Europe’s proposed pull incentive for antibiotic R&D is a mixed bag ...
Drugs & Pharmaceuticals
Accelerated approval is intended to get needed drugs to patients, but there are sometimes distortions and complications in the process that should be addressed.
If you're one of the 100% of viewers who want to put a brick through your TV when one of the ceaseless, nauseating Ozempic ads comes on there's hope on the horizon. Pfizer has a pill that seems to work as well as the O-O-O-Ozempic injections. Perhaps this will shut up those wretched ads. A look at Pfizer's clinical trial data.
Melatonin is a neurohormone that the body uses to regulate sleep. It's sold as a dietary supplement without a prescription. As the CDC states, in "2020, melatonin became the most frequently ingested substance among children reported to national poison control centers.”
Pharmacy Shelves are Bare of Many Critical Drugs, Frustrating Doctors and Endangering Patients. There's a Straightforward Policy Solution.
Drug shortages mean that many patients are getting the second or third choice of a medicine, increasing the likelihood that the drug will be ineffective or only suboptimally effective, or have unwanted side effects. Reciprocity of approvals between the U.S. and certain other countries could help to address that.
An FDA expert panel just recommended unanimously that one type of birth control pill should be sold over the counter. Drs. Jeffrey Singer and Josh Bloom argue in their opinion piece in Reason Magazine that the FDA should not only approve the so-called "mini-pill" but allow other types of oral contraceptives to be sold OTC as well – something that is permitted in 100 countries around the world.
There's considerable ongoing research to develop analgesic medications that don't have the liabilities of NSAIDs and opioids. Many potential drugs are in various stages of development. Most will fail. This multi-part series will examine drugs in development and their potential utility. First up is VX-458, a Phase III candidate from Vertex.
The agency's primary functions are ensuring food safety, regulating tobacco products rationally, and expeditiously approving new drugs and medical devices. It's failing. Instead, we're getting increasingly complex organizational structures and the commissioning of endless reports.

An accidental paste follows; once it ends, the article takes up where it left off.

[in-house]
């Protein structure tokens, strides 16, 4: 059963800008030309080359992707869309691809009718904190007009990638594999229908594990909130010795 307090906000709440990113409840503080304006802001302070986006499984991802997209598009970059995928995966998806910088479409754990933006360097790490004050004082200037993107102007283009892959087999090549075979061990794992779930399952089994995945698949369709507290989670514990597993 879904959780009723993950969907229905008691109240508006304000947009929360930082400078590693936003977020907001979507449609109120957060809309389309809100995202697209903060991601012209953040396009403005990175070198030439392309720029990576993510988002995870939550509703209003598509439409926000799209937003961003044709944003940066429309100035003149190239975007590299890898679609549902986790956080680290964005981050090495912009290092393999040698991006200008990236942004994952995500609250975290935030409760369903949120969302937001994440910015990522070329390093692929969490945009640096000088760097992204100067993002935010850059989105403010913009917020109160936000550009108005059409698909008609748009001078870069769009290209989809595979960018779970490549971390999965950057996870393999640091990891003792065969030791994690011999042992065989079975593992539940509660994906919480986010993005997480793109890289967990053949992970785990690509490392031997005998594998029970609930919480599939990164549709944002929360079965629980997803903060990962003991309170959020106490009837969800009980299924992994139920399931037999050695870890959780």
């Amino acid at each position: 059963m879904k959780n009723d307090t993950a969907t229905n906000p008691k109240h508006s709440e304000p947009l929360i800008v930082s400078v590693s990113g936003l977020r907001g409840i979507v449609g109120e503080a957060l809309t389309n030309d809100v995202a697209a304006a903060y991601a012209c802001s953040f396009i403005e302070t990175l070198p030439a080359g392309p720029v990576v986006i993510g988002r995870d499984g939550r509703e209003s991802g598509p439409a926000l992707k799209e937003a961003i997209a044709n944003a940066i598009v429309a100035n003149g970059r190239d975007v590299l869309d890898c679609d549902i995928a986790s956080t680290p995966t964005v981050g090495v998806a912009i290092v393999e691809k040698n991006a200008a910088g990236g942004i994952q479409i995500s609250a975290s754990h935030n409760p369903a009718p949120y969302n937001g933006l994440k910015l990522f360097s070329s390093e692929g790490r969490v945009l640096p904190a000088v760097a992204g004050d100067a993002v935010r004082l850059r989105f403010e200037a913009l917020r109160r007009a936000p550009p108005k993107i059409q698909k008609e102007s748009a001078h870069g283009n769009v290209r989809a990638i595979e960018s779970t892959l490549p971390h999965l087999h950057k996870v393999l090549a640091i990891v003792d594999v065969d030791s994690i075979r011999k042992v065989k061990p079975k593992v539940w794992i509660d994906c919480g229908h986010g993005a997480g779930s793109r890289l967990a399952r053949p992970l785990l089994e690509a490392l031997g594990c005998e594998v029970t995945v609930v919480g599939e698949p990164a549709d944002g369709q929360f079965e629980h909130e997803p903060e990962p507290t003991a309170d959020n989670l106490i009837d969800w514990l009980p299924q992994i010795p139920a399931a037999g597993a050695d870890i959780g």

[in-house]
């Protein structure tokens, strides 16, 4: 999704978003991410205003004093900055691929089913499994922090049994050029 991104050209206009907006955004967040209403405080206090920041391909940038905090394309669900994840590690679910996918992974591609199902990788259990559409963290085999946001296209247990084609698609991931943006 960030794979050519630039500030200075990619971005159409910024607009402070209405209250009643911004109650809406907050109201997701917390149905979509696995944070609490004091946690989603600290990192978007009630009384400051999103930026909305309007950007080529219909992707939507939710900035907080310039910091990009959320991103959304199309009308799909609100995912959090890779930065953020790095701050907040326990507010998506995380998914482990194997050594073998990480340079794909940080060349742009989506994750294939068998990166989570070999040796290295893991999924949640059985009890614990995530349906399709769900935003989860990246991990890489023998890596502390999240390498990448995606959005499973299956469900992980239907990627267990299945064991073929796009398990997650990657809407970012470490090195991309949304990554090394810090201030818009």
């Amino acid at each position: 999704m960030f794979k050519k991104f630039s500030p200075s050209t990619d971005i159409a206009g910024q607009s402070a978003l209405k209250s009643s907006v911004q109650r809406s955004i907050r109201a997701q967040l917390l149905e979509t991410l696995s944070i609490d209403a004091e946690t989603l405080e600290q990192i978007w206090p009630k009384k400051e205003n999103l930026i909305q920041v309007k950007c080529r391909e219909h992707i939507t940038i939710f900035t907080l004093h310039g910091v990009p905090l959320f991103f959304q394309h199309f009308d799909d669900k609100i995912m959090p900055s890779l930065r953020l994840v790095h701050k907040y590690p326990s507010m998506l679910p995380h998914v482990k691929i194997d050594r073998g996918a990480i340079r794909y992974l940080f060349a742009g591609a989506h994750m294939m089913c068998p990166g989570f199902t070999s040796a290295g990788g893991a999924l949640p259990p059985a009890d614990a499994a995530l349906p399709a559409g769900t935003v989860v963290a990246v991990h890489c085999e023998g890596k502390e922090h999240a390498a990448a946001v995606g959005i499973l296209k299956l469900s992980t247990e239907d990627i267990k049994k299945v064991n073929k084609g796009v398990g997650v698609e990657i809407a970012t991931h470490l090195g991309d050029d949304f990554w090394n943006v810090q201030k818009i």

High-Tech Medicine and Dentistry Get Headlines. But Low-Tech Innovations Can Save Lives, Cut Healthcare Costs.
High-tech medicine and dentistry can be miraculous but are often hugely expensive. We also need to pursue – and fund – research on ingenious, low-tech, less expensive approaches to improving health and increasing longevity.
Reflecting on the possible causes of his Parkinson's Disease, Fox recently told CBS News that he "did some damage" and that alcohol or chemical exposure could have contributed to – or even caused – his condition. While Fox’s comment is only speculation, a similar incident is not: in 1976, a young chemist inadvertently injected himself with a toxic impurity in a drug he made in his lab. It caused an unprecedented case of Parkinson's.
Johnson & Johnson is working on a drug to repair liver damage caused by Tylenol, which has made the company billions since it was launched in 1955. Isn't this a bit like having a dentist's office in the back of a candy store?
Lost in the discussion of the alleged danger of opioid medications is that most of them also contain acetaminophen (Tylenol). Although acetaminophen is generally seen as benign, it is not. Here is what happened when the FDA cut the maximum acetaminophen dose to 325 mg. You may be surprised.